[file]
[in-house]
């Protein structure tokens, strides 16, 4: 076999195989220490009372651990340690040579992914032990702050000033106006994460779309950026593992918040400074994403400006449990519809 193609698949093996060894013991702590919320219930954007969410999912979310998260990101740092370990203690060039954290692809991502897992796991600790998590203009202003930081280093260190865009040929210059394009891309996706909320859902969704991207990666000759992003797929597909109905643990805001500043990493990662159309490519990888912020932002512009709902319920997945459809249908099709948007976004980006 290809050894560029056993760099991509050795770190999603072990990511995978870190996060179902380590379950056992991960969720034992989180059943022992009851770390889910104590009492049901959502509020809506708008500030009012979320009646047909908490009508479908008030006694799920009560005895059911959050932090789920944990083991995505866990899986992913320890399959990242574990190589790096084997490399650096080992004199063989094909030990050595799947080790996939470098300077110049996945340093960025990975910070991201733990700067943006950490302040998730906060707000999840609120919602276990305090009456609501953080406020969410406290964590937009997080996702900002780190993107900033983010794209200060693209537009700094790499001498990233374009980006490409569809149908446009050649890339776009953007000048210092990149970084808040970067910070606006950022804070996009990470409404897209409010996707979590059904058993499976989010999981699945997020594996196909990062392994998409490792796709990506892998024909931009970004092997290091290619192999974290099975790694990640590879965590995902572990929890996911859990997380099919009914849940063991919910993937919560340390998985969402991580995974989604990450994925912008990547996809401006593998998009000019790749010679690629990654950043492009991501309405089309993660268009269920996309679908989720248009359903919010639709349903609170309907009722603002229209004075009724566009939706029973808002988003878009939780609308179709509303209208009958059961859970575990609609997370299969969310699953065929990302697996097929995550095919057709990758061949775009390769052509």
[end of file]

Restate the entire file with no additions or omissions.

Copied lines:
[in-house]
């Protein structure tokens, strides 16, 4: 076999195989220490009372651990340690040579992914032990702050000033106006994460779309950026593992918040400074994403400006449990519809 193609698949093996060894013991702590919320219930954007969410999912979310998260990101740092370990203690060039954290692809991502897992796991600790998590203009202003930081280093260190865009040929210059394009891309996706909320859902969704991207990666000759992003797929597909109905643990805001500043990493990662159309490519990888912020932002512009709902319920997945459809249908099709948007976004980006 290809050894560029056993760099991509050795770190999603072990990511995978870190996060179902380590379950056992991960969720034992989180059943022992009851770390889910104590009492049901959502509020809506708008500030009012979320009646047909908490009508479908008030006694799920009560005895059911959050932090789920944990083991995505866990899986992913320890399959990242574990190589790096084997490399650096080992004199063989094909030990050595799947080790996939470098300077110049996945340093960025990975910070991201733990700067943006950490302040998730906060707000999840609120919602276990305090009456609501953080406020969410406290964590937009997080996702900002780190993107900033983010794209200060693209537009700094790499001498990233374009980006490409569809149908446009050649890339776009953007000048210092990149970084808040970067910070606006950022804070996009990470409404897209409010996707979590059904058993499976989010999981699945997020594996196909990062392994998409490792796709990506892998024909931009970004092997290091290619192999974290099975790694990640590879965590995902572990929890996911859990997380099919009914849940063991919910993937919560340390998985969402991580995974989604990450994925912008990547996809401006593998998009000019790749010679690629990654950043492009991501309405089309993660268009269920996309679908989720248009359903919010639709349903609170309907009722603002229209004075009724566009939706029973808002988003878009939780609308179709509303209208009958059961859970575990609609997370299969969310699953065929990302697996097929995550095919057709990758061949775009390769052509």